mHealth Apps Converge On The Fight Against Pediatric Cancer

New York, NY-based non-profit Stupid Cancer, one of the largest pediatric cancer non-profits in the country, launches a crowdfuding campaign to raise funds for a new mHealth app designed to support kids in the fight against cancer.

“In our relentless pursuit to innovate and push our industry forward, Stupid Cancer is getting ready to enter the mobile health app space in a big way,” says CEO and founder Matthew Zachary in a statement about the initiative. Zachary himself is a cancer survivor. At 21-years old, the then concert pianist lost use of his left hand after being diagnosed with pediatric brain cancer. He was told he’d likely never perform again, and was given a 50/50 chance of survival.  “This platform stands to revolutionize cancer support for the next generation and usher in a new era of patient empowerment and advocacy."

The app is designed to address a problem initially noted by the Institute of Medicine, which found that a lack of peer support is a contributing barrier in the fight to improve outcomes for cancer patients. Stupid Cancer’s app Instapeer addresses this by establishing one-on-one peer connections among its users. Peer matching services for pediatric cancer patients are currently only available through antiquated call center-based programs. Stupid Cancer hopes to change this by launching a mHealth platform designed to support patients on the form factor of their choice.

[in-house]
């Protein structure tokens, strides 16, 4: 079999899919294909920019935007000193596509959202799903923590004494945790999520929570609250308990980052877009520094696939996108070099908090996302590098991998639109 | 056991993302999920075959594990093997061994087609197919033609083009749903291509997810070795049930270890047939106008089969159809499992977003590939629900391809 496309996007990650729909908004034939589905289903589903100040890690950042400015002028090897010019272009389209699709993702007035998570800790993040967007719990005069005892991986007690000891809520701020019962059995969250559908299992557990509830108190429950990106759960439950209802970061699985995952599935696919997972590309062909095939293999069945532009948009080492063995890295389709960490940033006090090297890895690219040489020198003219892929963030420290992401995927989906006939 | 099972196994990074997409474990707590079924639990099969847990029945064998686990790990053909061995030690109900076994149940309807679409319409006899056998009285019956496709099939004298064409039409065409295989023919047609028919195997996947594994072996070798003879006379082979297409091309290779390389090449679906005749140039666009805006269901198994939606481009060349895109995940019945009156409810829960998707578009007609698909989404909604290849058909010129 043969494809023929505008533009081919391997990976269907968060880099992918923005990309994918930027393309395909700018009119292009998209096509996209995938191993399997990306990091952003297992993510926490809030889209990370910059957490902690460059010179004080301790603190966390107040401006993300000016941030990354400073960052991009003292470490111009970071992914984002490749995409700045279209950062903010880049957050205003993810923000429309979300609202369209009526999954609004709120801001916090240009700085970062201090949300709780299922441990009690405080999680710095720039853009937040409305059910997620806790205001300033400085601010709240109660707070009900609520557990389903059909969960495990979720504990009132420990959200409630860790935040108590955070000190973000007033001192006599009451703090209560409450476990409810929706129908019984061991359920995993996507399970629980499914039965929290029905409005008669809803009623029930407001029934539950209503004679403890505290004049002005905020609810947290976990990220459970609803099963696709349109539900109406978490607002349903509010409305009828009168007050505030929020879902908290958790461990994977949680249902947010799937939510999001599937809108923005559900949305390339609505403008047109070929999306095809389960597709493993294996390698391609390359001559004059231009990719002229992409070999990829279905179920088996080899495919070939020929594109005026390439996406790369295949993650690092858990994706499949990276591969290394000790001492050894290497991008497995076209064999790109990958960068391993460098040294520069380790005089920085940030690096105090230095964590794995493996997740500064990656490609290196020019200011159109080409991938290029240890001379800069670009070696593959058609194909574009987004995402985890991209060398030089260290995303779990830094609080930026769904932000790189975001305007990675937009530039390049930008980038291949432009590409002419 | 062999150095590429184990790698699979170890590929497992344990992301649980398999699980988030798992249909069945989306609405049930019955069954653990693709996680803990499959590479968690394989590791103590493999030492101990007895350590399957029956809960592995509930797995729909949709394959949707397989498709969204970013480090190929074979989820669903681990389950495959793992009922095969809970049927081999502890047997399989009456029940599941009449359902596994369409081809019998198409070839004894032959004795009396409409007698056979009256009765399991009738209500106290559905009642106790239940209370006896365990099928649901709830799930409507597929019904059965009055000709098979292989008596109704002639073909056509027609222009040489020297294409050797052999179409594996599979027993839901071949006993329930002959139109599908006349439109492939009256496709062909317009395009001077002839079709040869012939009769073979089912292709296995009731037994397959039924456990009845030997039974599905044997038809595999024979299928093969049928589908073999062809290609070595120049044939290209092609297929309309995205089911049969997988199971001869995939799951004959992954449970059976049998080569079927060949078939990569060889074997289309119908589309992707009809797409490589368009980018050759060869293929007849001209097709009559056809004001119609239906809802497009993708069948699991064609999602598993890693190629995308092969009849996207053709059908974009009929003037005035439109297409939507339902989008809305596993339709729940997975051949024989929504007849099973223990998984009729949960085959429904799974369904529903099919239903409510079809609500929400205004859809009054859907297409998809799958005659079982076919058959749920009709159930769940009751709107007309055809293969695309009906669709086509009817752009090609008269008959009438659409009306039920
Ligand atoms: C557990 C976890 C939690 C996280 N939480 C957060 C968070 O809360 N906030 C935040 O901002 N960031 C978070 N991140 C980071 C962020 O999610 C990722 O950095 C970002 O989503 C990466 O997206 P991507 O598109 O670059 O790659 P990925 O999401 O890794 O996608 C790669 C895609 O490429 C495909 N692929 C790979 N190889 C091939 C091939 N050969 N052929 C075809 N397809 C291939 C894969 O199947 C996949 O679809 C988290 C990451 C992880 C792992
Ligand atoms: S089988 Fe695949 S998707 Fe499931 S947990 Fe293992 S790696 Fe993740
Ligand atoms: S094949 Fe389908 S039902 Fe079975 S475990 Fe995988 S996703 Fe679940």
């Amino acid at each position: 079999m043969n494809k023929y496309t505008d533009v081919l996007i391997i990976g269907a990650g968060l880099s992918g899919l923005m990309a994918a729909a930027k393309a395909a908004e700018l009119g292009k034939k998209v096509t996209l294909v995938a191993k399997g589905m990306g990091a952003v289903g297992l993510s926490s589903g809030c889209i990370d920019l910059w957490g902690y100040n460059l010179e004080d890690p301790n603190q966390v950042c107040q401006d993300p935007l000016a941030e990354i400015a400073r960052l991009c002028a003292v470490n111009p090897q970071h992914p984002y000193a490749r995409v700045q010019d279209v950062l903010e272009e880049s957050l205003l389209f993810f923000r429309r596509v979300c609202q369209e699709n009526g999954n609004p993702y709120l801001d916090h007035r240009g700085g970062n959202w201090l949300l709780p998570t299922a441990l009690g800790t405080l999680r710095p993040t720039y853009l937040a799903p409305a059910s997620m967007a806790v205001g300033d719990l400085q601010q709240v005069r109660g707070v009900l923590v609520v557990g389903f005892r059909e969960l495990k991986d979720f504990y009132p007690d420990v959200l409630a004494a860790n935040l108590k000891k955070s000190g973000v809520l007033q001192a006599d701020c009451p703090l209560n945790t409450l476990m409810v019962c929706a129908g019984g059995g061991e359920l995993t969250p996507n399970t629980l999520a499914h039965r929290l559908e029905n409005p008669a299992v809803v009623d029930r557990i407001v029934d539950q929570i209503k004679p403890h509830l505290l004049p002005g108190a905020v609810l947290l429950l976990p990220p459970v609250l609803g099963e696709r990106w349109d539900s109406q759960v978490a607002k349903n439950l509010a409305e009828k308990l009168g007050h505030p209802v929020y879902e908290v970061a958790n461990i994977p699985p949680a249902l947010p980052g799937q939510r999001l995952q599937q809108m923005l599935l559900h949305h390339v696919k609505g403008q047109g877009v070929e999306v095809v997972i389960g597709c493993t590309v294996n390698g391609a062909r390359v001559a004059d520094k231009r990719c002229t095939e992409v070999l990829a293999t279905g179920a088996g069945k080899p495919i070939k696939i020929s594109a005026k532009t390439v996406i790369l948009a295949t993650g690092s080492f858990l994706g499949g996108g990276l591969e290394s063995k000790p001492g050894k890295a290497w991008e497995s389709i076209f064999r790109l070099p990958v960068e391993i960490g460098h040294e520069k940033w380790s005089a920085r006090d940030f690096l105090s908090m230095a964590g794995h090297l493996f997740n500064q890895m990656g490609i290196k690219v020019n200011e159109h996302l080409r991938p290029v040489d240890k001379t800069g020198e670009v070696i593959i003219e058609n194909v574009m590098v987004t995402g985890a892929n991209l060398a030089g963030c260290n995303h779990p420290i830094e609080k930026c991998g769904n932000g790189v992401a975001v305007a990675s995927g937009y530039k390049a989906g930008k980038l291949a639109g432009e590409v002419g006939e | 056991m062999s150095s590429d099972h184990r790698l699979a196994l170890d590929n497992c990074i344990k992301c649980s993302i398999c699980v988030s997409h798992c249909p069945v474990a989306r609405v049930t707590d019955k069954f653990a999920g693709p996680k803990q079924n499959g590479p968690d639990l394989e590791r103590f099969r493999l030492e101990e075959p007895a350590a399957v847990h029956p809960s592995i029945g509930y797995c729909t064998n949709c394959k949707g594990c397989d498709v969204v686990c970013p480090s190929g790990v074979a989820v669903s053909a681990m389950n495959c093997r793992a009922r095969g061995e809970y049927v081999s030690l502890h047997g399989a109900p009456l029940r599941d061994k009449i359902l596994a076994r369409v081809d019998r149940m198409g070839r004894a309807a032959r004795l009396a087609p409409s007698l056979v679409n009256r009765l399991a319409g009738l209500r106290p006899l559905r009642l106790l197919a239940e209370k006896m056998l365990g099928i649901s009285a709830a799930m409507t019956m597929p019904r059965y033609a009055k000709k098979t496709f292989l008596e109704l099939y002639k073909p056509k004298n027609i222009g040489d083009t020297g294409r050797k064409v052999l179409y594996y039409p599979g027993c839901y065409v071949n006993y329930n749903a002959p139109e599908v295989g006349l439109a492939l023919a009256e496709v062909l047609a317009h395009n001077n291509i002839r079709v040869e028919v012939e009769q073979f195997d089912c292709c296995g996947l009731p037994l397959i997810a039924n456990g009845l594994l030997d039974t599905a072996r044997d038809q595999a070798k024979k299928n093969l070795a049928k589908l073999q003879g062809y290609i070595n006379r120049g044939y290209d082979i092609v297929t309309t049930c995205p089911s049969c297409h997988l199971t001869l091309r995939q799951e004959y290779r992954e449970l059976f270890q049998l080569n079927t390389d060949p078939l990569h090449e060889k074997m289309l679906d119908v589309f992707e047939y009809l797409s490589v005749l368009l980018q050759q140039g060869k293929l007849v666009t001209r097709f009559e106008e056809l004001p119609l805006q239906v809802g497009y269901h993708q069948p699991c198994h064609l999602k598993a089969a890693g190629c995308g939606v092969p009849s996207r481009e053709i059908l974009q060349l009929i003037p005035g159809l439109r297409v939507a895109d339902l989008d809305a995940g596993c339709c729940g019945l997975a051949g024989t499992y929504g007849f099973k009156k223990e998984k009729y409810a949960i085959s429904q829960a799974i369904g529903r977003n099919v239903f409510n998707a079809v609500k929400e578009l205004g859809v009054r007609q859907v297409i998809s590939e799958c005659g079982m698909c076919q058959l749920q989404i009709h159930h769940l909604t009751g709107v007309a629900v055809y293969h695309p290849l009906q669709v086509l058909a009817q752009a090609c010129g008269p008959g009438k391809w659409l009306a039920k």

Pediatric patients are report feeling especially isolated when diagnosed with cancer. Young adults fighting cancer while trying to keep up with school, or start dating, or earn a degree, or begin their careers. They are a population that struggles with different life challenges than older cancer patients, and the need for peer support is critical. Stupid Cancer has set a target goal of $50,000 and has raised 4% of that since its launch.

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Last month, Cigna made news in the pediatric cancer world after announcing a partnership with mHealth developers Hope Lab, who have created a gamified mHealth app designed to engage pediatric patients in a fun game called Re-Mission 2: Nanobot’s Revenge, that is designed to provide motivattion and education.

In the game, patients take the role of a microscopic robot. Using weapons like chemotherapy, antibiotics and the body’s immune system, players fight to destroy a growing tumor as it tries to escape into the blood stream. The fight takes place around the body, in the brain, lungs, bones. Players earn points for winning, which can be traded in the in-game store for awards that create a stronger and more powerful micro-robot.  Scientific research published in the medical journal Pediatrics correlates the game with improves outcomes through improving treatment adherence and boosting self-efficacy.

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